The rain let up quickly, and we devoured our meals with similar haste. Sleep set in easily on our wind battered and grumpy bodies. Hours later, because commerce never stops, our dreams were shaken by the rumble of approaching locomotives. The movement of miles of freight was announced by a blast of the engine’s massive whistle, rendering slumber impossible, but waking us to a resounding echo from the mountains behind us. It was immensely disrupting, but strangely beautiful.

The next day’s trip was much further than the 97 miles we had just tacked on. It was supposedly less hilly (until the very end of our ride), and if the weather wasn’t lying to us, we were going to have some tailwinds. Both assumptions ended up being true. We even found a shortcut that Jonny hadn’t pointed out. Wisconsin, like Minnesota, has done a fantastic job turning old railroad tracks into bike trails. We followed this flat, straight trail for 12 miles into La Crosse. Quinn took a video, thankfully, to give you an idea of what it’s like. It might make you queasy, but…train bridges! Woods! Mississippi marshland! No cars whatsoever! Possibility of alligators on the trail! It was pretty.

We followed route 35 until Ferryville, where we were to pick up route C, headed away from the river and uphill all the way for the next 15 miles. This was at mile 107. We knew dinner was waiting for us with Johnny in Star Valley, but since the burgers at the biker joint were only $4, it only made sense to inhale one before climbing.

Maybe it’s because we psyched ourselves out, or maybe it’s because we’re just getting stronger, but that last 15 mile climb was no sweat. Maybe those burgers had something extra special in them that made them taste so great. Whichever way, we beat Jonny to his friend Josh’s house. Josh, a farmer, rolled out, and let us make ourselves comfortable in his house while he went out to plant some seeds. By the time he got back, Jonny was still on his way. So Josh took us on a tour of the farm. Quinn is the only one of us who has any knowledge of the fields at all, but we still learned a ton of stuff that city kids don’t know just from listening to him for 45 minutes. And we saw a bald eagle. Check.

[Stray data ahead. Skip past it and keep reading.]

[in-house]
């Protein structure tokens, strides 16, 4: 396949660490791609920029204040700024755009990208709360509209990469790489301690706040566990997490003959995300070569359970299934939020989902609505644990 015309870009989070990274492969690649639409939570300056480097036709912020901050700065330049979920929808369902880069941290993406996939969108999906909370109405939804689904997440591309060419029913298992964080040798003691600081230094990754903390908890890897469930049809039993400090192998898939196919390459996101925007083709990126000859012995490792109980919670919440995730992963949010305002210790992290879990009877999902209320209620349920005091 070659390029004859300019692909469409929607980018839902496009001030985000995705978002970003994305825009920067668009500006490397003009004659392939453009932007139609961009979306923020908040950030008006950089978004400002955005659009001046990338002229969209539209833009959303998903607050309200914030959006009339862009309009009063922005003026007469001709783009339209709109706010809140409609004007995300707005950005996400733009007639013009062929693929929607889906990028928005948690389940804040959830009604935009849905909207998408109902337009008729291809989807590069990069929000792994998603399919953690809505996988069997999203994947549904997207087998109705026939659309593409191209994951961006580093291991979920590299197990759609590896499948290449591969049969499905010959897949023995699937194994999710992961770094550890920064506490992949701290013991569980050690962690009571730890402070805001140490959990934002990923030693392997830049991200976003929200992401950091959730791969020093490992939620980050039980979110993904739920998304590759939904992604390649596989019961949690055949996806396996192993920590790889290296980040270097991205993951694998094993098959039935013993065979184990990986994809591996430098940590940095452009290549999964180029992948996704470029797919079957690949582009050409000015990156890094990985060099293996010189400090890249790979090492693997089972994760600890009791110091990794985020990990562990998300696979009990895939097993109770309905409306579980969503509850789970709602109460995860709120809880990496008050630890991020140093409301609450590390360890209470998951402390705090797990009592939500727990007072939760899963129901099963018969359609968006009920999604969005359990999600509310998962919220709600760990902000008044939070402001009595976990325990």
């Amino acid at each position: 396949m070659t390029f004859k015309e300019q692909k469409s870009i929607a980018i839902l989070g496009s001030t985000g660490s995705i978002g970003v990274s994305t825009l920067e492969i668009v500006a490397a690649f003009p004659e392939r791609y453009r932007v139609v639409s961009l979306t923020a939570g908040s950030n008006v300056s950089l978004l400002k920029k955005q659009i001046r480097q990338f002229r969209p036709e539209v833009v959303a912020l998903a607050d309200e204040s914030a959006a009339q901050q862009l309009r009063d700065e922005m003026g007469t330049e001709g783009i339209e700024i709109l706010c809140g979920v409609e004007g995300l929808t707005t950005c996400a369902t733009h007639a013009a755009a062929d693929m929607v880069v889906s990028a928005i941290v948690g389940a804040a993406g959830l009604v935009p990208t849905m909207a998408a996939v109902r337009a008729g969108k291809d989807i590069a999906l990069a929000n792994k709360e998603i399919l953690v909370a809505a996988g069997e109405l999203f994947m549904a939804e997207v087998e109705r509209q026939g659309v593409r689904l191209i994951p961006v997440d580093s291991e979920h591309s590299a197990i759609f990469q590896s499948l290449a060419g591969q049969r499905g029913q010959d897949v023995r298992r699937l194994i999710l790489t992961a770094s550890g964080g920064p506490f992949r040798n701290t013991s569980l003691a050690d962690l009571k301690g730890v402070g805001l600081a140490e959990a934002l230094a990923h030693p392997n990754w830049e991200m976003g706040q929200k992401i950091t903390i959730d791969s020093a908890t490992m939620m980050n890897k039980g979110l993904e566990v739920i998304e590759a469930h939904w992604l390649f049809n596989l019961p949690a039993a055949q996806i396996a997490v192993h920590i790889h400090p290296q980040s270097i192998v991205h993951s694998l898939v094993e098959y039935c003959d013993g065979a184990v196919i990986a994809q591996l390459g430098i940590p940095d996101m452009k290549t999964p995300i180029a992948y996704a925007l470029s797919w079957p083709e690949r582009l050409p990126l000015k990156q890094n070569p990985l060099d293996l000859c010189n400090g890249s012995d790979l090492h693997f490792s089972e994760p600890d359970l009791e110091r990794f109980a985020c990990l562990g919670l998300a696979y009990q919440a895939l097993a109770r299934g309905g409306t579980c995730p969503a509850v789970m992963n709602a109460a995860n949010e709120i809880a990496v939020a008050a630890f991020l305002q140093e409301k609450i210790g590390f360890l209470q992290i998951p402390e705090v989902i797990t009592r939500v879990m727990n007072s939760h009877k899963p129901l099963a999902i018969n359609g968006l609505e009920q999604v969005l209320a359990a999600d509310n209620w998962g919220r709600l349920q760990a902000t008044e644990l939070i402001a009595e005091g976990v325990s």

A Bald Eagle. These things are beautiful. It opened it's beak and went "America!"

A Bald Eagle. These things are beautiful. It opened it's beak and went "America!"

What had taken Jonny so long is that he was trying to get his bike together. He has the luxury of owning one of the last bikes every produced by Johnny Cycles. All of his components though, were hastily borrowed from friends. While he cooked dinner, Josh’s brother Noah gave us a tour of the farm equipment. He had no idea how to give a tour, but it was OK, because we had no idea what we were looking at. He ended up giving us a spectacular explanation of some of the 100+ pieces of equipment they use to manage their farm.



By the time we finished eating, it was nearly 11, and we’d added 220 miles to our total. It was time to pass out. The next morning, just like any other day, we got ready to ride.

Josh, Jonny, QAK

Josh, Johnny, QAK

The whole point of the previous photo was to have us in front of a tractor, but it turned out that you couldn't see the tractor at all. This one is from the 40's.

The whole point of the previous photo was to have us in front of a tractor, but it turned out that you couldn't see the tractor at all. This one is from the 40's.